Dumplings without the guilt


  • Nation
  • Thursday, 25 Jun 2020

All wrapped up: Chiang (right) wrapping the vegetarian dumplings for the Chang festival at his shop in George Town.

GEORGE TOWN: Giving a delicious, healthy twist to his grandmother’s traditional bak chang (glutinous rice dumplings) recipe is one way Chiang Kee Chuan could make the health conscious enjoy the festive delight.

Staying true to the authentic recipe, Chiang, 39, who has been running a vegetarian restaurant for the past 10 years, makes the vegetarian dumplings as guilt-free as possible.

“It is a family recipe but my grandmother used to make it using meat and glutinous rice.

“These days, we make it with millet, brown rice and black rice among other healthy ingredients.

“It is however made the old school way and therefore takes a whole day to produce.

“We do not use glutinous rice anymore as we hear it is not good for the elderly,” he said when met at his restaurant here.

Chiang said as the dumplings were homemade, they could only make 200 in a day.

“It is a long process as we have to soak the millet in water for four to five hours, then cook the ingredients and let it cool for two hours.

“It then needs to be wrapped, and we have to make sure it is wrapped well but not too tight.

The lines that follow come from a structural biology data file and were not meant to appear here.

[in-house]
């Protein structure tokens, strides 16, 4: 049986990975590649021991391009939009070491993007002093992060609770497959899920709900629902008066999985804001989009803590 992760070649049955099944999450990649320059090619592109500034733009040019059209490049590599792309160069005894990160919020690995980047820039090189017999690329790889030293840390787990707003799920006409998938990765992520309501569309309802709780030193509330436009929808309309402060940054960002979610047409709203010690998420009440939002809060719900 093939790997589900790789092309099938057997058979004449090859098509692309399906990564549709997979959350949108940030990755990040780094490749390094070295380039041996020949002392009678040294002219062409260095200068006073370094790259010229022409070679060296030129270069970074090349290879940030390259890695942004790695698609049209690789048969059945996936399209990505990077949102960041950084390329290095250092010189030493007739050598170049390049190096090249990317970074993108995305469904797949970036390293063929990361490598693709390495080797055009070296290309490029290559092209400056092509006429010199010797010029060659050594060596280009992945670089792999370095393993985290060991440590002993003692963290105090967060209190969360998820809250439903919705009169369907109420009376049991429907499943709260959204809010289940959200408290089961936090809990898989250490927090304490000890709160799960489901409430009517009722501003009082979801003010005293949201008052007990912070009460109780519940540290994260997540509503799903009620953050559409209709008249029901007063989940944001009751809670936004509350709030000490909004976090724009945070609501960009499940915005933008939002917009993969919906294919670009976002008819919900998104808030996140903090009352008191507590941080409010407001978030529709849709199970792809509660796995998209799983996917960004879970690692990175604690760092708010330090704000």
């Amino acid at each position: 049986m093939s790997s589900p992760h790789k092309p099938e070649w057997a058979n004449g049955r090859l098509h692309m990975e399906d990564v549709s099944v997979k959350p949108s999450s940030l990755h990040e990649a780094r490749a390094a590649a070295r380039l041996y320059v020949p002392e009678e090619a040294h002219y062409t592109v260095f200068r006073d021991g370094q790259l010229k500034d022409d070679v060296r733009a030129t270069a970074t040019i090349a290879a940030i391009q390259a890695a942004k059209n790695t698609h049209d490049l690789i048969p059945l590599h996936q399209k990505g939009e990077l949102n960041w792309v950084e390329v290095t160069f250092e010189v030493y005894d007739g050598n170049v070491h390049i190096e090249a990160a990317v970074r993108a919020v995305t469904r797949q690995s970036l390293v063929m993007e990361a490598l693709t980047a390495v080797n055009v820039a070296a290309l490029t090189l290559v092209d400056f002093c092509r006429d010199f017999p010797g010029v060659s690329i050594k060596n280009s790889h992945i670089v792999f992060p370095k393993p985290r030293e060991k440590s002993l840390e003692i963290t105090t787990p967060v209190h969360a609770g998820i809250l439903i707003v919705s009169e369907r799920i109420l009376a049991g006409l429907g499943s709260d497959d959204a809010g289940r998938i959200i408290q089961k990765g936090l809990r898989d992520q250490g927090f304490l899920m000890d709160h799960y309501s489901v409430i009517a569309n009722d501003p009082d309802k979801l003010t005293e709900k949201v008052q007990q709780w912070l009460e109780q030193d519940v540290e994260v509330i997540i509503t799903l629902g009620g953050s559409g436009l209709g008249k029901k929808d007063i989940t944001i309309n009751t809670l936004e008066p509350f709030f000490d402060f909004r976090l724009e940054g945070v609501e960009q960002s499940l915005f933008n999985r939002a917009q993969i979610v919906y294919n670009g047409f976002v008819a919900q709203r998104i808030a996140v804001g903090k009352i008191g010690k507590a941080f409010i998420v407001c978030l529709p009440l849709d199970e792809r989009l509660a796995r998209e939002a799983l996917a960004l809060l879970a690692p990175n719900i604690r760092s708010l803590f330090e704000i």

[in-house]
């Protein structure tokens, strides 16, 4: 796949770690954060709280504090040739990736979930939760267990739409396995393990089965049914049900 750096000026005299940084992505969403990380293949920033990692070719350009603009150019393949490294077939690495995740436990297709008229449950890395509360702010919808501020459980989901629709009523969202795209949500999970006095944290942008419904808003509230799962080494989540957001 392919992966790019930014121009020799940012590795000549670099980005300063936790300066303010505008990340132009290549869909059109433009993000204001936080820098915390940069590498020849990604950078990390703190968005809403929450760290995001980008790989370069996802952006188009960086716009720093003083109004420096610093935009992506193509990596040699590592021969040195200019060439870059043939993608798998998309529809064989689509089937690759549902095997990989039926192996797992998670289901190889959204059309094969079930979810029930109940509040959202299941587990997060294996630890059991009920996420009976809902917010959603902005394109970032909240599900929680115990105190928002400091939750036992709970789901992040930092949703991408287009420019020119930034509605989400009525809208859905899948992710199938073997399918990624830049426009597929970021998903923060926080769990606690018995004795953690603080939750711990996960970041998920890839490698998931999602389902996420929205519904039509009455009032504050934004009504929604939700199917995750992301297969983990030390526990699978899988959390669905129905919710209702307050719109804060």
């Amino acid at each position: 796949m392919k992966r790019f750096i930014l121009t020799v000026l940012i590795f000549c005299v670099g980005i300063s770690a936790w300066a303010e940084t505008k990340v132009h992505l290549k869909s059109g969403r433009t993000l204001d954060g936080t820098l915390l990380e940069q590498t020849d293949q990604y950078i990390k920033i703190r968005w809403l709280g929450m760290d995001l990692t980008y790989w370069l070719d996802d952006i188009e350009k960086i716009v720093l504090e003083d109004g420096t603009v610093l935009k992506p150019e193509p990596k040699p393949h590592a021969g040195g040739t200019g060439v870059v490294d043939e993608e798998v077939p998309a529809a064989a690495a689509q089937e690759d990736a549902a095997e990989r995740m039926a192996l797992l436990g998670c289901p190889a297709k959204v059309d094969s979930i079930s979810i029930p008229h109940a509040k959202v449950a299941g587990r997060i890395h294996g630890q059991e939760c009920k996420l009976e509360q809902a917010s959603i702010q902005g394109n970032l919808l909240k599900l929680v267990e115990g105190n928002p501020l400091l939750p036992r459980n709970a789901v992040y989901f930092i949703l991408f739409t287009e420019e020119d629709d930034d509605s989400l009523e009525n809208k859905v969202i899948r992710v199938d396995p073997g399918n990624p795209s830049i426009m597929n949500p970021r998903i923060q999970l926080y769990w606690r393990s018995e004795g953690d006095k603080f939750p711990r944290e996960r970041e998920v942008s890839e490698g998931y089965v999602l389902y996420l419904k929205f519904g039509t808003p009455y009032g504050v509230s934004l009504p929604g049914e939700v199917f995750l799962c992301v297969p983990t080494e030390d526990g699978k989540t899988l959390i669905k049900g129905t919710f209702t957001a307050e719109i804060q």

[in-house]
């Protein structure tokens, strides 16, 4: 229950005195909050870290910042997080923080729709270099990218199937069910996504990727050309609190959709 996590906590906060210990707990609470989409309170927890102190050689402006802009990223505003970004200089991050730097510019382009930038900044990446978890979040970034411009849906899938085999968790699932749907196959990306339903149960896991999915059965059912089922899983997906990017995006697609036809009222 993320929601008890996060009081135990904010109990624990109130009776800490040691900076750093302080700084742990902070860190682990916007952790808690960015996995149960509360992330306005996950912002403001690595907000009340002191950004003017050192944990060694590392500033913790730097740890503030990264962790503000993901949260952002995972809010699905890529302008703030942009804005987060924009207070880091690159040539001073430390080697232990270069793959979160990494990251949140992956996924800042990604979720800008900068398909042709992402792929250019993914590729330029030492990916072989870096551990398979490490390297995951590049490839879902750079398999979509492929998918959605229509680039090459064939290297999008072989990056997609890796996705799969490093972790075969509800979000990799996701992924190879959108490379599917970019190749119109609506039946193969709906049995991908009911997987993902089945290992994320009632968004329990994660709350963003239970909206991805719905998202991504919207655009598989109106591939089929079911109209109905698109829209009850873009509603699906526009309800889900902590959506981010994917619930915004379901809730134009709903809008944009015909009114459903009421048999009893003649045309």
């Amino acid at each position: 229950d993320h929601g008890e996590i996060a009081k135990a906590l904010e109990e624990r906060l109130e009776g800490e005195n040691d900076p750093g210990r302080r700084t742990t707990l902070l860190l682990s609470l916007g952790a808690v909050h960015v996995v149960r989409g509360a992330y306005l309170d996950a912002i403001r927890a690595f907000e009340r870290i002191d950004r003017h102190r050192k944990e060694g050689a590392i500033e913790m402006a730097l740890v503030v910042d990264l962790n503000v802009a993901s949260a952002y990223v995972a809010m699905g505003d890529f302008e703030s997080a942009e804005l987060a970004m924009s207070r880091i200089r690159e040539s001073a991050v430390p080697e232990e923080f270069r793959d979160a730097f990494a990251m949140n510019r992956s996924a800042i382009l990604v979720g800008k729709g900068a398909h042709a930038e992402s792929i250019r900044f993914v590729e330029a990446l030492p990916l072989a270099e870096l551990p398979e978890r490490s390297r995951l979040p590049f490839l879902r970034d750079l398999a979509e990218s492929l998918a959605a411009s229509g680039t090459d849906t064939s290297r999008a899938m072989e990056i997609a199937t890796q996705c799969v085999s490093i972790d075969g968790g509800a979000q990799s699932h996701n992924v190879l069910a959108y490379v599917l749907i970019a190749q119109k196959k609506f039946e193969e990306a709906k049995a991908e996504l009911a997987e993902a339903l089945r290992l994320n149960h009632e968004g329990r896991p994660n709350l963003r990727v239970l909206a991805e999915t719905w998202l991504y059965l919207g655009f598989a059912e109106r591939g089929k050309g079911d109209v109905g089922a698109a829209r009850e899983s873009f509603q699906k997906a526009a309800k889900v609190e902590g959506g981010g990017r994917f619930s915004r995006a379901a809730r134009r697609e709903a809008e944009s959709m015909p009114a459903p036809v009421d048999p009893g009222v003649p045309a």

“Then it is boiled for another six hours and needs to be monitored. As the water will evaporate, we need to keep adding water,” he said.

Chiang added that the dumplings were only done for a month or more each year during the Chang Festival, known as the Dumpling Festival.

“This season, we sold around 3,000 dumplings.

“As we have many regular customers, we had informed them that we were taking orders and bookings started coming in.

“Many buy the dumplings to give away as gifts as we offer it packed in a box of eight.

“I know that it is not like the original meat dumpling but this one has a strong following among those who are conscious about health and the environment.

“Many buy it as prayer offerings as well,” he said.

Chiang said many traditional dumpling recipes use a lot of sugar and oil.

“Now people can have something traditional without feeling guilty.

“I realised there is a market for a healthy version of dumplings as many can still indulge and enjoy the traditional dish,” he added.

Chang is traditionally eaten during the festival which falls on the fifth day of the fifth lunar month.

The festival which is celebrated today, commemorates Chinese poet Qu Yuan’s death. He drowned himself to protest against corrupt practices in China more than 1,000 years ago.

After his death, the locals started to throw rice dumplings to prevent the fish in the river from eating his remains.

The festival this year falls today.

Article type: metered
User Type: anonymous web
User Status:
Campaign ID: 18
Cxense type: free
User access status: 3
   

Did you find this article insightful?

Yes
No

87% readers found this article insightful

Across the site